Is Asia Pacific ready to deal with post-quantum computing threats?
- IT leaders in APAC are sounding the alarm about the need to invest now in quantum-safe transition planning
- However, a lack of clear ownership, budget or executive support are obstacles in path to preparation.
- Many organizations are in the dark about the characteristics and locations of their cryptographic keys.
Post-quantum computing threats are quickly becoming a real problem around the world. While many still believe it may be some time before cybercriminals actually leverage quantum computing in their activities, some countries are already taking the necessary steps to prepare to deal with the problem.
What makes post-quantum threat a big concern is that cybercriminals are able to use quantum computing to crack encryption at a much faster rate. This poses an enormous threat to data and user security, especially with the increase of hack now, decrypt later cybercriminal activities.
Currently, the US is the most prepared in dealing with post-quantum threats. The Cybersecurity and Infrastructure Security Agency’s (CISA) Post-Quantum Cryptography (PQC) Initiative is expected to unify and drive efforts with interagency and industry partners to address threats posed by quantum computing and to support critical infrastructure and government network owners and operators during the transition to post-quantum cryptography.
CISA’s new initiative builds on existing Department of Homeland Security (DHS) efforts as well as those underway at the Department of Commerce’s National Institute of Standards and Technology (NIST) to support critical infrastructure and government network owners and operators during the transition to post-quantum cryptography.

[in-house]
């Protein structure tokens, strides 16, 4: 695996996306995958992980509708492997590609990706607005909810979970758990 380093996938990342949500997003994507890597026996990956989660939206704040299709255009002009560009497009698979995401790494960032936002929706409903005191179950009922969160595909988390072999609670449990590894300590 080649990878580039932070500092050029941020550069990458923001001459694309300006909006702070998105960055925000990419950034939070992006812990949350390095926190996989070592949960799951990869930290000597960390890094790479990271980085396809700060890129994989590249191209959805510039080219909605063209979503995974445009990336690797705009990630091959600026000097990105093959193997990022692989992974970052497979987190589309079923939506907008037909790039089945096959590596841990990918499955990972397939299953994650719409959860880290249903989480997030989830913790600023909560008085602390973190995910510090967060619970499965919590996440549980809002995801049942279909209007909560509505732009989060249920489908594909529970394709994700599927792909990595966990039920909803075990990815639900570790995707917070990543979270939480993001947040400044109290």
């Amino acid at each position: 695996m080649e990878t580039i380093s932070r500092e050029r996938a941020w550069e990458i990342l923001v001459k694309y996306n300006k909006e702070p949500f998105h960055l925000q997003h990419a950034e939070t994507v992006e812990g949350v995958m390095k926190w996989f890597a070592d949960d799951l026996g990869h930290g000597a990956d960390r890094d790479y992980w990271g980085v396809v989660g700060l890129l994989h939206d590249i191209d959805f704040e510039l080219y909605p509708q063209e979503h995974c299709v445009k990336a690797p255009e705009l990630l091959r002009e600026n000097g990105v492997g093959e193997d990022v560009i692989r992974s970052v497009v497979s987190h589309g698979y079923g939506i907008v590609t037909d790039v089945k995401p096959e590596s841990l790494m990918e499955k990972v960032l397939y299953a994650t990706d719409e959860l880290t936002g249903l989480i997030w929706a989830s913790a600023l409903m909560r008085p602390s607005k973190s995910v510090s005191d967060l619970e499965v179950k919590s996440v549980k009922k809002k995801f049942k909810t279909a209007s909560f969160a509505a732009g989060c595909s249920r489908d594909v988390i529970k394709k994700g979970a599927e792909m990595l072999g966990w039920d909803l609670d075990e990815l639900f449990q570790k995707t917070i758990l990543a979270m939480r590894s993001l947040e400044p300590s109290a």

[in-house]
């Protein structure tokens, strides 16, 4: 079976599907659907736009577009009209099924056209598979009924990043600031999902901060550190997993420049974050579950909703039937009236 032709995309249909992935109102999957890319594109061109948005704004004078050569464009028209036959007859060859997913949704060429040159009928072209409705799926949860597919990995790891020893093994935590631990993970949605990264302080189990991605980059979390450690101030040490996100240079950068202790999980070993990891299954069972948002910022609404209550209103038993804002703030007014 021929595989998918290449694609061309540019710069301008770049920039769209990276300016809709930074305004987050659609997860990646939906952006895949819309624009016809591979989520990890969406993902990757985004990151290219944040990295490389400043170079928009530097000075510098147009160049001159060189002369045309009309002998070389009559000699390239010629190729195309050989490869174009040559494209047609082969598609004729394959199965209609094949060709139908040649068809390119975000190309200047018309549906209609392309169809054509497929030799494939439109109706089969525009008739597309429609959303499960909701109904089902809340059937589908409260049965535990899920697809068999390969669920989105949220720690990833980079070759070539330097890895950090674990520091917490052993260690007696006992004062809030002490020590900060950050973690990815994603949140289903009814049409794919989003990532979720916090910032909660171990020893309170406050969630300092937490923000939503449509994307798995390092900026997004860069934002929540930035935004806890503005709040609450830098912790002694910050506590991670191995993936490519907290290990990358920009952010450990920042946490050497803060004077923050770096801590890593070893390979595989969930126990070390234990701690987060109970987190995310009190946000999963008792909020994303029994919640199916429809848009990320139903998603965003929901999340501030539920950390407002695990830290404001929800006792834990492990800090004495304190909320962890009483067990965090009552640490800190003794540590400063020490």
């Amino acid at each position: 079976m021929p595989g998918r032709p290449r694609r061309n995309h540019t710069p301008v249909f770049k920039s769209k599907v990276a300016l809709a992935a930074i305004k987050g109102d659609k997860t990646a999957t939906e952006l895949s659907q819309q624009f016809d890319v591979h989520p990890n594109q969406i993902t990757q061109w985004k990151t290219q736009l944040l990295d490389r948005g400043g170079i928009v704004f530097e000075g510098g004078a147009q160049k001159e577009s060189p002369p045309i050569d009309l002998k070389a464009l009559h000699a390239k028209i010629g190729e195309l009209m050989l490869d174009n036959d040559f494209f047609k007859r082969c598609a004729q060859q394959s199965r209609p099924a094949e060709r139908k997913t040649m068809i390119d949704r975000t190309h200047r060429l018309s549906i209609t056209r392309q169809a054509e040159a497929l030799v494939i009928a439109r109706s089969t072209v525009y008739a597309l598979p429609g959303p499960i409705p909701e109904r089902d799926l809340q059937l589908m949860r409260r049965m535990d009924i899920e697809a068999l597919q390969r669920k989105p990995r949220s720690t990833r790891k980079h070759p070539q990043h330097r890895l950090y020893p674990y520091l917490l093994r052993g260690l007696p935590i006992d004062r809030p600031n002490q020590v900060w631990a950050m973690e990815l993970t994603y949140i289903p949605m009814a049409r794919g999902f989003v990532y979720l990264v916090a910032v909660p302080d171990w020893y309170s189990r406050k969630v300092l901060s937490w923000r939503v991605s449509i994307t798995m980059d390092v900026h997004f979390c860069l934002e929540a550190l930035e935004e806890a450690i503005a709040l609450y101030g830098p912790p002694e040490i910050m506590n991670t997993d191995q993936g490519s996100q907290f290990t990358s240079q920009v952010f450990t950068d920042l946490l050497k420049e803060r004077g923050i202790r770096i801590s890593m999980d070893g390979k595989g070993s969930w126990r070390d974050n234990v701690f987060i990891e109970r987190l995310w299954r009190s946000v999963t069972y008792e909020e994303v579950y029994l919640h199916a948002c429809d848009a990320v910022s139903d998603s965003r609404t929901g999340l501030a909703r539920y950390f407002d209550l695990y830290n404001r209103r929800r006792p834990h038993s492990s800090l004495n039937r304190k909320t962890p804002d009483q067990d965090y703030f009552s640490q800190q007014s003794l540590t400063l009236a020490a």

Post-quantum cryptography in Asia Pacific
Interestingly, while the US has taken initiatives to deal with post-quantum computing threats, it’s a totally different scenario in the Asia Pacific. According to a study by DigiCert, most companies are still hampered by obstacles in preparing for these threats.
The study explored how organizations are addressing the post-quantum computing threat and preparing for a safe post-quantum computing future, revealing that while IT leaders are concerned about their ability to prepare in the timeframes needed, obstacles which include lack of clear ownership, budget, and executive support are slowing them down.
“Post-quantum cryptography is a seismic event in cryptography that will require IT leaders to begin preparation now. Forward-thinking organizations that have invested in crypto agility will be better positioned to manage the transition to quantum-safe algorithms when the final standards are released in 2024,” said Amit Sinha, CEO of DigiCert.
In the APAC region, Sinha pointed out that the need for quantum-safe cryptography is paramount. As industry bodies and governments drive progress, he urges businesses to prioritize their preparations for PQC to safeguard their data and maintain trust in an increasingly interconnected world.